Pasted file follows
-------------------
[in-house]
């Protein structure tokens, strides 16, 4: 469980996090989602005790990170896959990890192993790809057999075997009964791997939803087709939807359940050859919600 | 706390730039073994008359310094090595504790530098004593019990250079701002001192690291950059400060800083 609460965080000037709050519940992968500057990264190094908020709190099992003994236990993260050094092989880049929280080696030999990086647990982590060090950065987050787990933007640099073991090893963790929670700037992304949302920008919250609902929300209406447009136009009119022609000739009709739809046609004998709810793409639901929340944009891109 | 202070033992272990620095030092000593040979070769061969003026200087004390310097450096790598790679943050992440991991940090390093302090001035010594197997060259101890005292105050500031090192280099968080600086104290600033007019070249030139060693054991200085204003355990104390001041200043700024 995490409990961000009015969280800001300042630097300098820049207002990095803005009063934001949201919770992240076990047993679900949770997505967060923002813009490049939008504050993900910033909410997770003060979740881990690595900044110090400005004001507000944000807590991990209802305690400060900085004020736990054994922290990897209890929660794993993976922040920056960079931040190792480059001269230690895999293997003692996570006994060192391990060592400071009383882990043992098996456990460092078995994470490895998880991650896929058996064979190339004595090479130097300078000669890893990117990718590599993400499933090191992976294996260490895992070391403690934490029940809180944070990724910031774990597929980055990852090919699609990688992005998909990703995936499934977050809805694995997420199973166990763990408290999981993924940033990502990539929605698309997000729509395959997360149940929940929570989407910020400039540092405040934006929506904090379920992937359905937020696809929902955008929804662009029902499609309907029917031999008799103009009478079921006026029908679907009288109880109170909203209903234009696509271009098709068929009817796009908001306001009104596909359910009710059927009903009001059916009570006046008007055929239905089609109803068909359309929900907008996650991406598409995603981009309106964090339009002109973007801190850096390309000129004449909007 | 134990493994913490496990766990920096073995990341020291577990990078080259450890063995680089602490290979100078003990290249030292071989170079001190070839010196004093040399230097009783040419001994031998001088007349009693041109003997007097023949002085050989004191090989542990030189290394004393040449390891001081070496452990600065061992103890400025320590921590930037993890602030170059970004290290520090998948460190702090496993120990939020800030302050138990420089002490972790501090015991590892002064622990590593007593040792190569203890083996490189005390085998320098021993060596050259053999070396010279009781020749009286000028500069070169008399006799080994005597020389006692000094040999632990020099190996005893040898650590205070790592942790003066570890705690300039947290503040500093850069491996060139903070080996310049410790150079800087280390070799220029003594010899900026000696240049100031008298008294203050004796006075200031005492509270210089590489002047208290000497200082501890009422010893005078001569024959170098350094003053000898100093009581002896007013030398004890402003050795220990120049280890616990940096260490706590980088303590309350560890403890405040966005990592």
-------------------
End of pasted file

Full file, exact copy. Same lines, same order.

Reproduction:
[in-house]
């Protein structure tokens, strides 16, 4: 469980996090989602005790990170896959990890192993790809057999075997009964791997939803087709939807359940050859919600 | 706390730039073994008359310094090595504790530098004593019990250079701002001192690291950059400060800083 609460965080000037709050519940992968500057990264190094908020709190099992003994236990993260050094092989880049929280080696030999990086647990982590060090950065987050787990933007640099073991090893963790929670700037992304949302920008919250609902929300209406447009136009009119022609000739009709739809046609004998709810793409639901929340944009891109 | 202070033992272990620095030092000593040979070769061969003026200087004390310097450096790598790679943050992440991991940090390093302090001035010594197997060259101890005292105050500031090192280099968080600086104290600033007019070249030139060693054991200085204003355990104390001041200043700024 995490409990961000009015969280800001300042630097300098820049207002990095803005009063934001949201919770992240076990047993679900949770997505967060923002813009490049939008504050993900910033909410997770003060979740881990690595900044110090400005004001507000944000807590991990209802305690400060900085004020736990054994922290990897209890929660794993993976922040920056960079931040190792480059001269230690895999293997003692996570006994060192391990060592400071009383882990043992098996456990460092078995994470490895998880991650896929058996064979190339004595090479130097300078000669890893990117990718590599993400499933090191992976294996260490895992070391403690934490029940809180944070990724910031774990597929980055990852090919699609990688992005998909990703995936499934977050809805694995997420199973166990763990408290999981993924940033990502990539929605698309997000729509395959997360149940929940929570989407910020400039540092405040934006929506904090379920992937359905937020696809929902955008929804662009029902499609309907029917031999008799103009009478079921006026029908679907009288109880109170909203209903234009696509271009098709068929009817796009908001306001009104596909359910009710059927009903009001059916009570006046008007055929239905089609109803068909359309929900907008996650991406598409995603981009309106964090339009002109973007801190850096390309000129004449909007 | 134990493994913490496990766990920096073995990341020291577990990078080259450890063995680089602490290979100078003990290249030292071989170079001190070839010196004093040399230097009783040419001994031998001088007349009693041109003997007097023949002085050989004191090989542990030189290394004393040449390891001081070496452990600065061992103890400025320590921590930037993890602030170059970004290290520090998948460190702090496993120990939020800030302050138990420089002490972790501090015991590892002064622990590593007593040792190569203890083996490189005390085998320098021993060596050259053999070396010279009781020749009286000028500069070169008399006799080994005597020389006692000094040999632990020099190996005893040898650590205070790592942790003066570890705690300039947290503040500093850069491996060139903070080996310049410790150079800087280390070799220029003594010899900026000696240049100031008298008294203050004796006075200031005492509270210089590489002047208290000497200082501890009422010893005078001569024959170098350094003053000898100093009581002896007013030398004890402003050795220990120049280890616990940096260490706590980088303590309350560890403890405040966005990592």